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Hans Kmoch vs Lodewijk Prins
"Piece Power In Chess" (game of the day Jun-18-2021)
Amsterdam (1940), Amsterdam NED, rd 5, Feb-14
Gruenfeld Defense: Russian. Levenfish Variation (D97)  ·  1-0



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Given 11 times; par: 14 [what's this?]

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Kibitzer's Corner
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Premium Chessgames Member
  kevin86: I was looking for a bishop or knight sac. Instead the winning hand was a rook sacrifice. the following family check will win it.
Mar-22-16  YetAnotherAmateur: Rxf7+ obviously does the job, but it's important to notice that whether or not black takes the rook the correct response is Nxe6 to win the queen.
Mar-22-16  zanzibar: Came back to play over the game to see how Black got in hot water...

Have to wonder why he played 15...c7-c5, it just looks bad, as even 16.dxc5 shows:

click for larger view

Let's say 15...e6 was better, shall we?

Premium Chessgames Member
  patzer2: <JohnBoy> Thought you might enjoy the recent report of 67-year-old Steven Tyler, who co-wrote the Aerosmith version of "Back in the Saddle Again," moving in with his 28-year-old girlfriend.

I've enjoyed Steven Tyler as an entertainer and especially as an American Idol Judge. He seems to be a fun-loving and genuinely nice person.

As a fellow 67-year-old grand parent (see the recent article at I wish Steven all the best in his future endeavors.

Mar-22-16  Cheapo by the Dozen: I just calculated that White wins at least 2 pawns while smashing Black's position (because the rook is poisoned), and stopped there.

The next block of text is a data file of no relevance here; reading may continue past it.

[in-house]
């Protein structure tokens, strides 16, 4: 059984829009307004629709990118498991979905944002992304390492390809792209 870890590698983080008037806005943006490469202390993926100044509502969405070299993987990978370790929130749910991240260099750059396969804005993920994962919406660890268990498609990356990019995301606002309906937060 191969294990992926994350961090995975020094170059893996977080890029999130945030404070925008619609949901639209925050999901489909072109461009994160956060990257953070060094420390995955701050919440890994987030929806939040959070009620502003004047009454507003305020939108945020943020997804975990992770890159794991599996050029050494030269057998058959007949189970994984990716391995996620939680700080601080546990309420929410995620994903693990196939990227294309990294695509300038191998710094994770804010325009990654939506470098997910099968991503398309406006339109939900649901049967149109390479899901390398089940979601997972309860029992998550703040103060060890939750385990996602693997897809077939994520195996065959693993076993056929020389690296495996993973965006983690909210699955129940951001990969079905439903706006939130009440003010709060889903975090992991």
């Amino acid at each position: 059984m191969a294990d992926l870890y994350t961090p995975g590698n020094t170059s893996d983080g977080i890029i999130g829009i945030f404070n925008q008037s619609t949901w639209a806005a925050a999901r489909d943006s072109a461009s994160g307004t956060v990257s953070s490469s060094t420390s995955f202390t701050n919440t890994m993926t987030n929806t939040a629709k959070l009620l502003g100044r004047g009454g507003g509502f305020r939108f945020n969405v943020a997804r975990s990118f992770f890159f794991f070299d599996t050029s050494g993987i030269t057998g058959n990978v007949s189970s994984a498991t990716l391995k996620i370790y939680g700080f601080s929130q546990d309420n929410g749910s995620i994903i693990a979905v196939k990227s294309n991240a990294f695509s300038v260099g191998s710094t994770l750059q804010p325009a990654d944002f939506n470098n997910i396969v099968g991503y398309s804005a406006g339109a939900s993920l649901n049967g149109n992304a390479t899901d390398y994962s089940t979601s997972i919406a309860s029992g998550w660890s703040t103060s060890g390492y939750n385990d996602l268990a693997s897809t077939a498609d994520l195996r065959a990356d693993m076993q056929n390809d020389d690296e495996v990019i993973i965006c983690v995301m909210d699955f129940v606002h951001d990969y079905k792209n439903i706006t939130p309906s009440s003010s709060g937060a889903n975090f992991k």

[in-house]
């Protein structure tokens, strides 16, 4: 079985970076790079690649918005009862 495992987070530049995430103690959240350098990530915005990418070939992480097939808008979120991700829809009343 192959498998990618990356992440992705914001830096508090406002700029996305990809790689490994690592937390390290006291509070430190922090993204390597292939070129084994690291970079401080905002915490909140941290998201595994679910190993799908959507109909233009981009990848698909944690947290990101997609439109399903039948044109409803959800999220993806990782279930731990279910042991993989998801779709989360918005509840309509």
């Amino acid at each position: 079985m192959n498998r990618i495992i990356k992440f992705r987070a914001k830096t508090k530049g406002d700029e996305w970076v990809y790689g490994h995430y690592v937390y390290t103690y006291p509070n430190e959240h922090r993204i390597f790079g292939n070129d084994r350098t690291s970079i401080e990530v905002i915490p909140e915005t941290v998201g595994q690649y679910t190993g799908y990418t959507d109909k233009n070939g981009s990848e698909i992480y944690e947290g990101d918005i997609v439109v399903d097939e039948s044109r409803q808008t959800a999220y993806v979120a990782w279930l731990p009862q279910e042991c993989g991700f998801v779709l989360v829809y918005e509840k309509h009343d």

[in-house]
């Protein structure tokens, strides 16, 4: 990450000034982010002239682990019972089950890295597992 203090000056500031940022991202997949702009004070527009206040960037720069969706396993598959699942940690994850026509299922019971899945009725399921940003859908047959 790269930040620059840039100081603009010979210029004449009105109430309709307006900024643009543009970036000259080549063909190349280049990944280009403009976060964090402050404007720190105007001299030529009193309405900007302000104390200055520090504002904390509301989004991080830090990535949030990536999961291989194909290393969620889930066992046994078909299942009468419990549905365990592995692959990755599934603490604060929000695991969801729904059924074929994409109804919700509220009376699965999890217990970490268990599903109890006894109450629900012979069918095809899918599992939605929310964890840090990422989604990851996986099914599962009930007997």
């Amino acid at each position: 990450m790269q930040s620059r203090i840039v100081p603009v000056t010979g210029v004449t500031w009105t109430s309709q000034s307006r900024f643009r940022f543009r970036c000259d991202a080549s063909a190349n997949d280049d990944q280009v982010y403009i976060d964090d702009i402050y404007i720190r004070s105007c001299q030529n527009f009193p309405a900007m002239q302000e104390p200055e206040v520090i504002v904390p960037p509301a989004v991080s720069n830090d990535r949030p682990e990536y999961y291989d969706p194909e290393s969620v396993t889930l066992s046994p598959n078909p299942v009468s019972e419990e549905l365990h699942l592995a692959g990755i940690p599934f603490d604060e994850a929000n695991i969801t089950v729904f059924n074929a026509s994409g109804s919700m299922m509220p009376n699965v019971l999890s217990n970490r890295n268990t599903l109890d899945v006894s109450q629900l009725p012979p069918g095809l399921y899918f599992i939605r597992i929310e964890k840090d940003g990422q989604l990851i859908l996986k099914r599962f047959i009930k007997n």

Mar-22-16  loveswesterns: I agree with MostlyWatch. As a novice, it would be instructive to me if there was an indication of a player resigning, and then the puzzle continued to its most logical mate conclusion so I can see what the GM saw when he resigned. As it is, I learned nothing from this "easy" puzzle. As a novice, I don't have the ability to visualize steps in my head, so continuing the puzzle would provide a visual aid for me to follow the game to its conclusion (had the player not resigned). This would be especially helpful for the Monday and Tuesday puzzles.
Mar-22-16  FlashinthePan: There is no way this is an easy puzzle if one is supposed to have seen all the variations leading to mate to have solved it.
Mar-22-16  Grnhorn: Being a novice also.. I found it hard to go over all the possible scenarios to this game! but I did found the exercise helpful.. we can't be spoon fed everything and learn at the same time. So yeah!, the puzzle was harder than a normal Tuesday!
Mar-23-16  notyetagm: Kmoch vs Prins, 1940

17 ?

click for larger view

17 ♖f1xf7+! 1-0 <remove guard: e6-sq>

click for larger view

17 ... ♖f8x♖f7 18 ♘g5xe6+ <royal fork>

click for larger view

Mar-23-16  notyetagm: Kmoch vs Prins, 1940

Game Collection: ILLUSORY PROTECTION 17 Rf1xf7+! Rf8xRf8 f7-rook cannot protect e6-sq like f7-pawn

Mar-23-16  zanzibar: <loveswesterns> yes, that's one problem with the <CG> puzzles; they're nice positions but you don't get to play them out.

Admittedly, nobody really does this well, in the sense of playing out all the variations. But I think the best place for improving tactical play is over at <ChessTempo>, at least at my level.

If you register you can get a rating, and you'll be fed problems according to your level. <CT> forces you to play out the line, to truly test understanding.

And all the positions come from real games.